The bone marrow as the site of thrombopoiesis becomes both exhausted and suppressed as part of the dysregulated host response in sepsis.22 Septic neonates produce an excess of thrombopoietin (TPO), and the eventual development of thrombocytopenia may represent an “exhaustion” of marrow resident megakaryocytes and their precursors rather than a depression.23,24 This is particularly important as the neonatal megakaryocyte precursors, while responsive to TPO, tend to increase in number but not in size in response to stimulation. MPV tends to increase in response to TPO stimulation as larger, more immature platelets are released, leading to more rapid depletion of the rapidly differentiated, small, megakaryocytes.7 The association of increased MPV and thrombocytopenia with mortality in one study of sepsis in a PICU setting suggested that in septic children, bone marrow exhaustion may represent an almost preterminal event.14
Another measure of megakaryocytopoiesis which has been examined in neonatal sepsis and necrotising enterocolitis is immature platelet fraction (IPF). This is a measure of larger and more fluorescent platelets suggesting immaturity. IPF was shown to be higher prior to diagnosis of NEC or sepsis compared to previously reported healthy neonates and then declined reaching a nadir 3–5 days following diagnosis. This again supports a process of initial stimulation, possibly before the development of clinical signs, followed by bone marrow exhaustion.25
Developmental factors in paediatric patients may cloud this issue, as factors such as MPV and PDW may be partly age-dependent (see Table 1).26,27 A morphological transition from relatively small uniform megakaryocytes to a heterogeneous mixture of sizes commences from around 24 months with a typical “adult” appearance not achieved until 4 years of age.28 The functional consequences of this in the context of neonatal, infant and pre-school age children who are septic is as of yet undescribed.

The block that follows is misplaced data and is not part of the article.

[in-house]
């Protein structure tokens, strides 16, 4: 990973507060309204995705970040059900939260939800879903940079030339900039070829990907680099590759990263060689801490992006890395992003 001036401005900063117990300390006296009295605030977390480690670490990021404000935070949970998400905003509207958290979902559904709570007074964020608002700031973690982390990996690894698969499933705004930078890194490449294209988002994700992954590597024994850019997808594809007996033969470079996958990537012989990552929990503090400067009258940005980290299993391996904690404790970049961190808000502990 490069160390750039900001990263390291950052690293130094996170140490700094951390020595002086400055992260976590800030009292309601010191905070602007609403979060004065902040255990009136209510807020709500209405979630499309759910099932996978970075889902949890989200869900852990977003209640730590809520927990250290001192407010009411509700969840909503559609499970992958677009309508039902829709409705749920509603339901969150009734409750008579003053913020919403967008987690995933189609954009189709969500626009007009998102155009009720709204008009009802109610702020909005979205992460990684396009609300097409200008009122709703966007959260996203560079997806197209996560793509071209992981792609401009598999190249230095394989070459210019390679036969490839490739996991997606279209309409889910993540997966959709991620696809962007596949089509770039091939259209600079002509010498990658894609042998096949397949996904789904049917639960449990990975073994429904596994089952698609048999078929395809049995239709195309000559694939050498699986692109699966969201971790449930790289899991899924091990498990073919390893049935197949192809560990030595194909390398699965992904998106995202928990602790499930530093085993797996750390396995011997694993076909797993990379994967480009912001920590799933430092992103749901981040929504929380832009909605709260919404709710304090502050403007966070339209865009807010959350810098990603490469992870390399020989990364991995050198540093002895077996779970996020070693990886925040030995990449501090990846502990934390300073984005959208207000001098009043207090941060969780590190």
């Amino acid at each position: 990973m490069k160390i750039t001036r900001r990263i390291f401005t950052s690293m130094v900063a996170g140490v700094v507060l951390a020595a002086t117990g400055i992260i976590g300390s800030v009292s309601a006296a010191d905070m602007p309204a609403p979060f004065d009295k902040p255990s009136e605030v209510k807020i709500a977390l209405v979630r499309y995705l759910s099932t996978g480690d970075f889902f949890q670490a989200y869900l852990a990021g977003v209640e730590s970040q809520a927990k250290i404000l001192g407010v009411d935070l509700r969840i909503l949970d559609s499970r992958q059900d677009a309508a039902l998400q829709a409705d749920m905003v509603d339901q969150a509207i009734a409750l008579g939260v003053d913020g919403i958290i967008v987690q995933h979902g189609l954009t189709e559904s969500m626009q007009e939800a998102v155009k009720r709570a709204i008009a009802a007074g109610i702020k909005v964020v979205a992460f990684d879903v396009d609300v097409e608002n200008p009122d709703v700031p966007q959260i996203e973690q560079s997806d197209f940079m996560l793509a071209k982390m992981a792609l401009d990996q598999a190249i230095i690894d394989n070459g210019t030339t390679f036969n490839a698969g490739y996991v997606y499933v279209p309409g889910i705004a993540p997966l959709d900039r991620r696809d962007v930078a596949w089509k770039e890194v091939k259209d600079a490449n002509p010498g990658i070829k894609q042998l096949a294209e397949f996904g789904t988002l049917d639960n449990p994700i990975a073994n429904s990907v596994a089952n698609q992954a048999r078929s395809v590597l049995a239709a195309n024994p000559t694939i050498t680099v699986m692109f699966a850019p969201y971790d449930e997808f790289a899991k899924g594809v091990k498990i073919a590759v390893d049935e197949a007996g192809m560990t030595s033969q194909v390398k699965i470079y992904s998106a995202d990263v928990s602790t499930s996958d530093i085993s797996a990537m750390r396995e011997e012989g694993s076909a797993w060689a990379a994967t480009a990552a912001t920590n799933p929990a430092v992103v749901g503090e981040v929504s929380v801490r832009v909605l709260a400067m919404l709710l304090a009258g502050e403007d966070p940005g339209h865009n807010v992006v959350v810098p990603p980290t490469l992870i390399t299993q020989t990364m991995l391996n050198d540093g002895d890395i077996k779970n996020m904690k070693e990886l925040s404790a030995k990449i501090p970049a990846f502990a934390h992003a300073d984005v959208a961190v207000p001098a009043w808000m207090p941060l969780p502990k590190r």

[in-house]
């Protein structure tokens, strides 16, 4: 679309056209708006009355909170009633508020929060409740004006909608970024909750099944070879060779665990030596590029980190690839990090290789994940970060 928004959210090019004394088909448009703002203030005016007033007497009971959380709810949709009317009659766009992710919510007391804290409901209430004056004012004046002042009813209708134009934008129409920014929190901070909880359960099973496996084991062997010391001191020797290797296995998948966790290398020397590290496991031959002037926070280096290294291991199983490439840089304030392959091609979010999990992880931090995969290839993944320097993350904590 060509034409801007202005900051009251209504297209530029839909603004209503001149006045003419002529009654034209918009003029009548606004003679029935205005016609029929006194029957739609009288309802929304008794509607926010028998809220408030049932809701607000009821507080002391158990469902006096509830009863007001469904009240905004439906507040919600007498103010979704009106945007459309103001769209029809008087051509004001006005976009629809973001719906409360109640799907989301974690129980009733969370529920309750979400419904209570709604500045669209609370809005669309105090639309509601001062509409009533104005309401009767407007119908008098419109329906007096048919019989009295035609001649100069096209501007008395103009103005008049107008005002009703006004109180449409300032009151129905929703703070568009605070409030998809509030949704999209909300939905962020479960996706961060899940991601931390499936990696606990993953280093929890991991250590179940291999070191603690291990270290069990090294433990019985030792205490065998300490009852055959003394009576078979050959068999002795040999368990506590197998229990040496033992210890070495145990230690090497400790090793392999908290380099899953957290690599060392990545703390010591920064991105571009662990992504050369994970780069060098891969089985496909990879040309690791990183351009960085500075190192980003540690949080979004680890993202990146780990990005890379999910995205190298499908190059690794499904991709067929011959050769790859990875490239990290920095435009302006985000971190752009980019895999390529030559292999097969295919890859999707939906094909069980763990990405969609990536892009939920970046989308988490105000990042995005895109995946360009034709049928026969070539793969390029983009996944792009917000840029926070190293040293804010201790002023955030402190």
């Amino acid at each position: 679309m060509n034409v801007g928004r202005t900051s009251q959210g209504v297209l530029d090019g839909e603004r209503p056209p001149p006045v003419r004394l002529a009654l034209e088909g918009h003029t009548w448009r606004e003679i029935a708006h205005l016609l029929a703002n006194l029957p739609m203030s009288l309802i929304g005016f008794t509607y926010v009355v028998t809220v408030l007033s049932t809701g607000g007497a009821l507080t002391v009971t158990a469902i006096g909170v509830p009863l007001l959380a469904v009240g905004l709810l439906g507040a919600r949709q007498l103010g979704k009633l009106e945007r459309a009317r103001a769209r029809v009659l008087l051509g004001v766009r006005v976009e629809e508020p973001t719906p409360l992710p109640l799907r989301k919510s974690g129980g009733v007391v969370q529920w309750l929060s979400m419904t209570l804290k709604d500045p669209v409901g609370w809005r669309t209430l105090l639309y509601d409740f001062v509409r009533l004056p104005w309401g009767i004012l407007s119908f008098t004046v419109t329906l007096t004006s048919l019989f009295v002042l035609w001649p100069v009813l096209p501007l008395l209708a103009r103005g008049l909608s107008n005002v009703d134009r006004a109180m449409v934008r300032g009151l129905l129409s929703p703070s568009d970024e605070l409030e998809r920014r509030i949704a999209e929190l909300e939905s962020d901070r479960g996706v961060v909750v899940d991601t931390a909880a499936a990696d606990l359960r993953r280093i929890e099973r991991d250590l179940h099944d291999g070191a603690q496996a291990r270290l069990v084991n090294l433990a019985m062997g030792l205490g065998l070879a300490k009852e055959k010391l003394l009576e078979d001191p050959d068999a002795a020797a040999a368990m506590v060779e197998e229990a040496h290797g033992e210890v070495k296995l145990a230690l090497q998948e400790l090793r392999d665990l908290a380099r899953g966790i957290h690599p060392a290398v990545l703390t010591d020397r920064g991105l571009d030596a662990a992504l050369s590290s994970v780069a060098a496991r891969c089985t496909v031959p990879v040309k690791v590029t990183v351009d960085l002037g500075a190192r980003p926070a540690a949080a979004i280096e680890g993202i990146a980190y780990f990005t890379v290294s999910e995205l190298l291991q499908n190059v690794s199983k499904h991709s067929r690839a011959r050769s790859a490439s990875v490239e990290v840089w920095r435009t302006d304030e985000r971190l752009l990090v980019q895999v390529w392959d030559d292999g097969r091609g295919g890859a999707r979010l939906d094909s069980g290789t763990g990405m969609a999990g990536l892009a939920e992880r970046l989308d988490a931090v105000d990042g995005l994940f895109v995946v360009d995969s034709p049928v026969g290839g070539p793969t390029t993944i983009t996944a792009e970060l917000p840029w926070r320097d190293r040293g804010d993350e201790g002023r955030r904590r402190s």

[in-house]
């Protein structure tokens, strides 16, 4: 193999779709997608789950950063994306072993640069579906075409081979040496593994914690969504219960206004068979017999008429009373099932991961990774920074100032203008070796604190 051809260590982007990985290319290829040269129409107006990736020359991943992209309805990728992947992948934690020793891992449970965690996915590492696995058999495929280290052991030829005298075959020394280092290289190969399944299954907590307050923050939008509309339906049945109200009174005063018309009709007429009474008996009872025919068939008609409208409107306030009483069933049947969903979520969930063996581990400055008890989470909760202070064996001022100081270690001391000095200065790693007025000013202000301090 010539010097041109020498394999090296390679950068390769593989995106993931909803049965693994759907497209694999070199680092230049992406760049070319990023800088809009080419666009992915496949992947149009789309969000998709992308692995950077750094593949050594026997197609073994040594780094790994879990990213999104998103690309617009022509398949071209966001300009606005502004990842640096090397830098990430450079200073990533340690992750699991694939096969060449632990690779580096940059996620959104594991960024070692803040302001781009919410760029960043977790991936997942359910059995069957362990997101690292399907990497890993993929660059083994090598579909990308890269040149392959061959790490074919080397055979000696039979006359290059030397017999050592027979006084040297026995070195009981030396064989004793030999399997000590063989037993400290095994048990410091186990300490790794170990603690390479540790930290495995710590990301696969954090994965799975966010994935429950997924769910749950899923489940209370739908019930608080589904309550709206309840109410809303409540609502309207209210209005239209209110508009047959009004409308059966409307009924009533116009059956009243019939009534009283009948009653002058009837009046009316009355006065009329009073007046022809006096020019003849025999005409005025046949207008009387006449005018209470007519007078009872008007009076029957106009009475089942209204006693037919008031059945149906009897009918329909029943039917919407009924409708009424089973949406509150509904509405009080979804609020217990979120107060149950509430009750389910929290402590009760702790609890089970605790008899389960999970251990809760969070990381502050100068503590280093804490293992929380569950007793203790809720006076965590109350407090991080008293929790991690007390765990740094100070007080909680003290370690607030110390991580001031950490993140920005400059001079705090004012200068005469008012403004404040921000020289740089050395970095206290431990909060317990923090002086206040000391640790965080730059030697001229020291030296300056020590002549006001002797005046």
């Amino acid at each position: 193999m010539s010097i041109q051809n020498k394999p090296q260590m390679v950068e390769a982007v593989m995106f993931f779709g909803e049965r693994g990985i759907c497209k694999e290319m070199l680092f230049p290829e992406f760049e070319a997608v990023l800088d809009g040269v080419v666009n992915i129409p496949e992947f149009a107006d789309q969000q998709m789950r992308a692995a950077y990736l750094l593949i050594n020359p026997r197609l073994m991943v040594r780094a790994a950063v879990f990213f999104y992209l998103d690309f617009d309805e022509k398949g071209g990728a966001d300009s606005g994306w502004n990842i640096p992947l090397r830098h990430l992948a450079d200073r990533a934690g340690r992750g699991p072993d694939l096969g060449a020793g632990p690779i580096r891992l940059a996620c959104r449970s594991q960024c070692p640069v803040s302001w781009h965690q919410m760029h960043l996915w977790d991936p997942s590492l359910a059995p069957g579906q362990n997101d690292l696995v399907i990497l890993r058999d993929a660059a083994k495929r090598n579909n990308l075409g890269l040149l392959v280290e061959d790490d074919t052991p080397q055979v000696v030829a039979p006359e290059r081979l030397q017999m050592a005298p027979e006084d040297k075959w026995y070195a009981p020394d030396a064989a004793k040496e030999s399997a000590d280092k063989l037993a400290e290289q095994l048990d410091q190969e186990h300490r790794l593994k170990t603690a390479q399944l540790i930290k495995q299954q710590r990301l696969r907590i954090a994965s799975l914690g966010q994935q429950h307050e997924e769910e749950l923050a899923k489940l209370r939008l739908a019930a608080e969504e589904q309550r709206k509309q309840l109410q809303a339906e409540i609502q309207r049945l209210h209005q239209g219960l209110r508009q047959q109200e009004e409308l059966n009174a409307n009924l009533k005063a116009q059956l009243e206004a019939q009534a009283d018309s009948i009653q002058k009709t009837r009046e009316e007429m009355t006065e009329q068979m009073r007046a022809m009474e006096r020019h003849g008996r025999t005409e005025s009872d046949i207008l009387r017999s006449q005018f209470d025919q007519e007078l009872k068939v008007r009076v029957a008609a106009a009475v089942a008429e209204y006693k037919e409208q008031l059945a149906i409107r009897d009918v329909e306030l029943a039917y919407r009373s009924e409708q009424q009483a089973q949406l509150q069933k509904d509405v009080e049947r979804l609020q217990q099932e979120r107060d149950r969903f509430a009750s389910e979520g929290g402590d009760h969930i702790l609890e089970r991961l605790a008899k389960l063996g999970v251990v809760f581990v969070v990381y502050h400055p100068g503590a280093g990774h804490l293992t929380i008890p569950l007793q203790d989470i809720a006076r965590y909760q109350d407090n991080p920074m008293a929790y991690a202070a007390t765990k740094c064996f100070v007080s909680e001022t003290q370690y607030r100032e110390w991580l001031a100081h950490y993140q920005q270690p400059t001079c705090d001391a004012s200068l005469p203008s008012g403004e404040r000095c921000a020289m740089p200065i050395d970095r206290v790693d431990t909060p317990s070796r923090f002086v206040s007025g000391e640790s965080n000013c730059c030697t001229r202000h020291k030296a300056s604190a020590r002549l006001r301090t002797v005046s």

Bone marrow suppression due to the stimulation of Toll-like receptor 4 (TLR 4) and downstream signalling through Myeloid differentiation primary response 88 (Myd88) and TIR domain inducing adaptor inducing interferon β (TRIF) is well-described.22,29 Experimental models using lipopolysaccharide (LPS) or animal models of sepsis have permitted elucidation of this pathway in haematopoietic stem cells, megakaryocytes and platelets.30 While the latter are primed by TLR 4 stimulation and thus consumed in clot formation, controversy exists over possible further roles for TLR 4 in platelet immune function. Megakaryocytes and their progenitors are suppressed by Myd88/TRIF.22 Granulopoiesis, or the production of neutrophils, is favoured in the septic bone marrow by TLR 4/TRIF signalling to produce granulocyte colony-stimulating factor (G-CSF), leading to depletion of megakaryocytes and their precursors.31 In severe sepsis this leads to unchecked proliferation of monocytes from granulocyte/macrophage progenitor cells. These consume common megakaryocyte-erythroid precursors, erythrocytes and platelets in a phenomenon known as haemophagocytosis, which further exacerbates septic thrombocytopenia.32,33
Platelets and pathogens